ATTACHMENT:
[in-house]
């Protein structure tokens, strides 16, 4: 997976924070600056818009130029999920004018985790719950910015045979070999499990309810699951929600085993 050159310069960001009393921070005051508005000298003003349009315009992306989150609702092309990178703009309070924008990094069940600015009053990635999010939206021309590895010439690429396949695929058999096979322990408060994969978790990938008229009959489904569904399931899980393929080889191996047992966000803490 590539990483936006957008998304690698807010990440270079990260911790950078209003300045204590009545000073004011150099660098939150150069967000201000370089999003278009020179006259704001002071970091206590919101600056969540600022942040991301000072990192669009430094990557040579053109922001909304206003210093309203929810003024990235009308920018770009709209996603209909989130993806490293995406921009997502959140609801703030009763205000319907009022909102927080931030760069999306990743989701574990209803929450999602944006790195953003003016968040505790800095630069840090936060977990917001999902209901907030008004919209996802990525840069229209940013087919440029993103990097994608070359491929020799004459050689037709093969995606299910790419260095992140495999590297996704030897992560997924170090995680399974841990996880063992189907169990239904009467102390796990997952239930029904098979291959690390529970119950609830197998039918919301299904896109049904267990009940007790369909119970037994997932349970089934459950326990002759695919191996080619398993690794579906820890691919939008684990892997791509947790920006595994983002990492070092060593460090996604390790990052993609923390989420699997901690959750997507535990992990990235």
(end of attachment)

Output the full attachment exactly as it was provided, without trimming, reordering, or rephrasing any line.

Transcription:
[in-house]
């Protein structure tokens, strides 16, 4: 997976924070600056818009130029999920004018985790719950910015045979070999499990309810699951929600085993 050159310069960001009393921070005051508005000298003003349009315009992306989150609702092309990178703009309070924008990094069940600015009053990635999010939206021309590895010439690429396949695929058999096979322990408060994969978790990938008229009959489904569904399931899980393929080889191996047992966000803490 590539990483936006957008998304690698807010990440270079990260911790950078209003300045204590009545000073004011150099660098939150150069967000201000370089999003278009020179006259704001002071970091206590919101600056969540600022942040991301000072990192669009430094990557040579053109922001909304206003210093309203929810003024990235009308920018770009709209996603209909989130993806490293995406921009997502959140609801703030009763205000319907009022909102927080931030760069999306990743989701574990209803929450999602944006790195953003003016968040505790800095630069840090936060977990917001999902209901907030008004919209996802990525840069229209940013087919440029993103990097994608070359491929020799004459050689037709093969995606299910790419260095992140495999590297996704030897992560997924170090995680399974841990996880063992189907169990239904009467102390796990997952239930029904098979291959690390529970119950609830197998039918919301299904896109049904267990009940007790369909119970037994997932349970089934459950326990002759695919191996080619398993690794579906820890691919939008684990892997791509947790920006595994983002990492070092060593460090996604390790990052993609923390989420699997901690959750997507535990992990990235």